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Breaking: O.J. Simpson granted parole, but this one shocking thing he said raised eyebrows

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O.J. Simpson was granted parole at a hearing Thursday, after the Nevada parole board voted unanimously for his early release.

By the time the 70-year-old Simpson is paroled — which is currently set to be Oct. 1 — he will have served nine years of a 33-year sentence for a 2008 conviction of kidnapping and robbery.

Simpson was in prison stemming from charges involving an incident when he and a cohort confronted memorabilia dealers at the Palace Station Hotel and Casino in Las Vegas in September 2007.

The former football star was granted parole on some of the armed robbery convictions during a hearing in 2013, but Simpson was still required to serve four years of the sentence after charges stemming from assault with a deadly weapon and other weapons-related charges.

During Simpson's hearing Thursday, he told the parole board that he lived a "conflict-free life," and that "I'm not a guy who's lived a criminal life."

"I’ve been asked to mediate conflicts in the prison," he said, "and it gave me tools to use and walk these guys through instead of throwing punches at one another. I always thought I was good with people. Basically, I’ve spent a conflict-free life.”

Simpson ran into legal trouble in 1994 when his wife, Nicole Brown, and a friend, Ron Goldman, were found stabbed to death outside of Brown’s home in Los Angeles.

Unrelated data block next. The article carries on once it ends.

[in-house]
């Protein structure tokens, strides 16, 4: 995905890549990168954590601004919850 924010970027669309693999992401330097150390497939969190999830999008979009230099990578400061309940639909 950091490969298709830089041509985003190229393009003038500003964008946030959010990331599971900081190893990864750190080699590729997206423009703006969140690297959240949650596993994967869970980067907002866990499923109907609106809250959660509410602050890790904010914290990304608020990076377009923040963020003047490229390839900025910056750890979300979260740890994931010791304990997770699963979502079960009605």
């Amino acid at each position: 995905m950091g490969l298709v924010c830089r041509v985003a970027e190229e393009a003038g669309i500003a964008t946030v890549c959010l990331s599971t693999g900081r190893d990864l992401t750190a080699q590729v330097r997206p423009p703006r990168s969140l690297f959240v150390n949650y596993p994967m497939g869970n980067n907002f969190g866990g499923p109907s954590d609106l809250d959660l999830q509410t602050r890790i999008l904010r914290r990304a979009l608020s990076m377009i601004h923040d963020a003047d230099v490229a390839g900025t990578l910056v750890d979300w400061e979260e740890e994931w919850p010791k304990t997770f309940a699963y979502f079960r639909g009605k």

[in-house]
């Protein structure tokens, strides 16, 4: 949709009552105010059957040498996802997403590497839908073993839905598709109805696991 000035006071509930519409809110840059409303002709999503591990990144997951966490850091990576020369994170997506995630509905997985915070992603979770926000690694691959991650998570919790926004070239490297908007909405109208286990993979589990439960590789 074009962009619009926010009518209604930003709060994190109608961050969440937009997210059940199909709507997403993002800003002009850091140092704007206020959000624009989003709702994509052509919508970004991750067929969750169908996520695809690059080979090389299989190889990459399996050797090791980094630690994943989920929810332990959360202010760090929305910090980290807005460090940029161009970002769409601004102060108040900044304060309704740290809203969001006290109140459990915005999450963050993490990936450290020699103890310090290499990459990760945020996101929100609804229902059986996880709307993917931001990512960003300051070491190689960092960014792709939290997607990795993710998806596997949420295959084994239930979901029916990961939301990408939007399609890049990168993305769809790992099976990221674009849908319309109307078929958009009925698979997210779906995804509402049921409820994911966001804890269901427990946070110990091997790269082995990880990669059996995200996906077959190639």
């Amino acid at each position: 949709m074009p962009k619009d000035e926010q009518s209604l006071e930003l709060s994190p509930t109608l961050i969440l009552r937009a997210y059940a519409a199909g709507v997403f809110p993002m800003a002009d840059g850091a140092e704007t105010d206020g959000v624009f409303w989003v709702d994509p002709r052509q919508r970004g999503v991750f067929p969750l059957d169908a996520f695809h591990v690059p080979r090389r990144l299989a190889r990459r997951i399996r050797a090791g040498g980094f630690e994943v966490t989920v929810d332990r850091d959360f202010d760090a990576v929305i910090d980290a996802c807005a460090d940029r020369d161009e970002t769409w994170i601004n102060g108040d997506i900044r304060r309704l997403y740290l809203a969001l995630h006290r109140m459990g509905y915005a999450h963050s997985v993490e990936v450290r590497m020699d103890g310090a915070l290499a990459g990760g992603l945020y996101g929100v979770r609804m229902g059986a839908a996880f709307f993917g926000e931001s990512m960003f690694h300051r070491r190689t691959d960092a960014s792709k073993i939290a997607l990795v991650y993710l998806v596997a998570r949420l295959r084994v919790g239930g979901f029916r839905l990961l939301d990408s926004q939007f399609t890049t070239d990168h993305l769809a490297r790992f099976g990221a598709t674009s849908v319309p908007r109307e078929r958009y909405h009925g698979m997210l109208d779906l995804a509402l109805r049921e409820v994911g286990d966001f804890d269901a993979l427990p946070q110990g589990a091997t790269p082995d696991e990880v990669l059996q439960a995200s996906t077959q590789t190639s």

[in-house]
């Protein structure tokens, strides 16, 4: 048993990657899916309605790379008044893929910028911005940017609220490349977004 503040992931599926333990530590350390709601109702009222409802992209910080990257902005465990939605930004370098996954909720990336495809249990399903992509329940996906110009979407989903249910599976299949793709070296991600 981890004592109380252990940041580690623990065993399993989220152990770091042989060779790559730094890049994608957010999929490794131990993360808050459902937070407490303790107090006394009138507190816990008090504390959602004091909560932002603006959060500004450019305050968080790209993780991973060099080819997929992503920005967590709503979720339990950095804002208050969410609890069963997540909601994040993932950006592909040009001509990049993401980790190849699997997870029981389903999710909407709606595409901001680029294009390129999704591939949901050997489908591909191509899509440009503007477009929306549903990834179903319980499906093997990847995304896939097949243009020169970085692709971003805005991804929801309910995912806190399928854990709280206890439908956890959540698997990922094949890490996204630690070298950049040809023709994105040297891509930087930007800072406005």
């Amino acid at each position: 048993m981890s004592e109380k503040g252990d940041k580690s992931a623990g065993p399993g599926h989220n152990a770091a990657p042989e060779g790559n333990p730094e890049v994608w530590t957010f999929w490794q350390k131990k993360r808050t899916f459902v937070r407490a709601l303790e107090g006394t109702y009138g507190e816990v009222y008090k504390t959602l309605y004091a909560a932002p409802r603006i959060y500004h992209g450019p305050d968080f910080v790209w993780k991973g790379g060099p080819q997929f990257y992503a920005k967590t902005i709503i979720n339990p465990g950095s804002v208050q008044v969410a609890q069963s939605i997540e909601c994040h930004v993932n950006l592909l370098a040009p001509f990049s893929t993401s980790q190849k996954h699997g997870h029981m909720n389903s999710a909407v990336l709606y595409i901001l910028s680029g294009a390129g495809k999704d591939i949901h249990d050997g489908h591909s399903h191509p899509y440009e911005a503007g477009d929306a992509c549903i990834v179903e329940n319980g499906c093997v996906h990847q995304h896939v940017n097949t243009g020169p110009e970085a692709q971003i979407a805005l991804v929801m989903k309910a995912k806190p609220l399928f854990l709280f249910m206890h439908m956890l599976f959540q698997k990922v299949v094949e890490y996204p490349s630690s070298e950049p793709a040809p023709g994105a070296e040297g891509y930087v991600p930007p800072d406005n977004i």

Simpson was questioned and released, but later charged with the murders of Brown and Goldman. After a lengthy trial that resulted in a not guilty verdict, Simpson avoided being convicted of any crimes related to the deaths of Brown or Goldman. Despite a questionable amount of DNA evidence, investigators deemed that the crime scene may have been contaminated by investigators.

The murders of Brown and Goldman are still unsolved over 20 years after their deaths.

Though Simpson was never convicted of the murders, a suit was brought against Simpson for wrongful death. Four months after the suit was brought against Simpson, the victims’ families were awarded over $30 million dollars in punitive and compensatory damages by a jury, and Simpson was held responsible for the deaths of Brown and Goldman.

Simpson, whose celebrity career included sports, movies, television and advertising, received college football's highest honor, the Heisman Trophy, in 1968, and then went on to become one of the NFL's greats, playing for the Buffalo Bills and San Francisco 49ers.

See Simpson speak at his hearing in the video below.

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